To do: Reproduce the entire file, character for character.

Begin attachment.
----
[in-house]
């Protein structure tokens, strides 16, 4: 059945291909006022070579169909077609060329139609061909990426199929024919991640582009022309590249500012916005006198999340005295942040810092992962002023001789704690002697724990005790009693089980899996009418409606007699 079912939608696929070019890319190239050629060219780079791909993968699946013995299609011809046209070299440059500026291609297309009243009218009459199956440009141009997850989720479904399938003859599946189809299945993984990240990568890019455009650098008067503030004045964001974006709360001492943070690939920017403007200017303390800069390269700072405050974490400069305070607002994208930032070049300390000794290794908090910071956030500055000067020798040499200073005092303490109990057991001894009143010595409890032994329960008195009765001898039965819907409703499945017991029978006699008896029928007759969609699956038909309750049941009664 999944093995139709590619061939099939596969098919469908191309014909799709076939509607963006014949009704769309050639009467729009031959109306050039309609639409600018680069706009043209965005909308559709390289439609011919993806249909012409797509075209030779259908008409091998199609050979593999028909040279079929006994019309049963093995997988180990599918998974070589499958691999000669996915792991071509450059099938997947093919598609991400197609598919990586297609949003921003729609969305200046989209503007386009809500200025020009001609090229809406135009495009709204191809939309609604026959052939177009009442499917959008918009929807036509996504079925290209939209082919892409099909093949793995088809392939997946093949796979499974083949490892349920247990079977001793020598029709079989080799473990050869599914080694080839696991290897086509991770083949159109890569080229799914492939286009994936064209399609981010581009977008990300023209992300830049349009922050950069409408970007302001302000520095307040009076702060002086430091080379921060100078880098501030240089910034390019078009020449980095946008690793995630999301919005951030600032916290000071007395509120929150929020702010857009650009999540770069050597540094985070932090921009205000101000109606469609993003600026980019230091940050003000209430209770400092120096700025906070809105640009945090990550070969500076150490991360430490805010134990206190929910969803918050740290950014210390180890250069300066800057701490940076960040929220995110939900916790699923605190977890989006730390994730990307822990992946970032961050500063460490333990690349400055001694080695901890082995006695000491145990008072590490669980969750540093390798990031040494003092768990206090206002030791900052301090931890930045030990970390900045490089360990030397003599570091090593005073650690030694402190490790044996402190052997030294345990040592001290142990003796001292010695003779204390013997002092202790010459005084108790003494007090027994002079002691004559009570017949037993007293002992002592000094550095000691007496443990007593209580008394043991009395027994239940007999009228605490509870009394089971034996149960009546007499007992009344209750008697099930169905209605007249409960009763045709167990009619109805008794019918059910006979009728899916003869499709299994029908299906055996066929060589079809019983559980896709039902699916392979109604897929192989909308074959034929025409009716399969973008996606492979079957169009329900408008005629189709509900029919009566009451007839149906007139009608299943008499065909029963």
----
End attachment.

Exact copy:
[in-house]
């Protein structure tokens, strides 16, 4: 059945291909006022070579169909077609060329139609061909990426199929024919991640582009022309590249500012916005006198999340005295942040810092992962002023001789704690002697724990005790009693089980899996009418409606007699 079912939608696929070019890319190239050629060219780079791909993968699946013995299609011809046209070299440059500026291609297309009243009218009459199956440009141009997850989720479904399938003859599946189809299945993984990240990568890019455009650098008067503030004045964001974006709360001492943070690939920017403007200017303390800069390269700072405050974490400069305070607002994208930032070049300390000794290794908090910071956030500055000067020798040499200073005092303490109990057991001894009143010595409890032994329960008195009765001898039965819907409703499945017991029978006699008896029928007759969609699956038909309750049941009664 999944093995139709590619061939099939596969098919469908191309014909799709076939509607963006014949009704769309050639009467729009031959109306050039309609639409600018680069706009043209965005909308559709390289439609011919993806249909012409797509075209030779259908008409091998199609050979593999028909040279079929006994019309049963093995997988180990599918998974070589499958691999000669996915792991071509450059099938997947093919598609991400197609598919990586297609949003921003729609969305200046989209503007386009809500200025020009001609090229809406135009495009709204191809939309609604026959052939177009009442499917959008918009929807036509996504079925290209939209082919892409099909093949793995088809392939997946093949796979499974083949490892349920247990079977001793020598029709079989080799473990050869599914080694080839696991290897086509991770083949159109890569080229799914492939286009994936064209399609981010581009977008990300023209992300830049349009922050950069409408970007302001302000520095307040009076702060002086430091080379921060100078880098501030240089910034390019078009020449980095946008690793995630999301919005951030600032916290000071007395509120929150929020702010857009650009999540770069050597540094985070932090921009205000101000109606469609993003600026980019230091940050003000209430209770400092120096700025906070809105640009945090990550070969500076150490991360430490805010134990206190929910969803918050740290950014210390180890250069300066800057701490940076960040929220995110939900916790699923605190977890989006730390994730990307822990992946970032961050500063460490333990690349400055001694080695901890082995006695000491145990008072590490669980969750540093390798990031040494003092768990206090206002030791900052301090931890930045030990970390900045490089360990030397003599570091090593005073650690030694402190490790044996402190052997030294345990040592001290142990003796001292010695003779204390013997002092202790010459005084108790003494007090027994002079002691004559009570017949037993007293002992002592000094550095000691007496443990007593209580008394043991009395027994239940007999009228605490509870009394089971034996149960009546007499007992009344209750008697099930169905209605007249409960009763045709167990009619109805008794019918059910006979009728899916003869499709299994029908299906055996066929060589079809019983559980896709039902699916392979109604897929192989909308074959034929025409009716399969973008996606492979079957169009329900408008005629189709509900029919009566009451007839149906007139009608299943008499065909029963």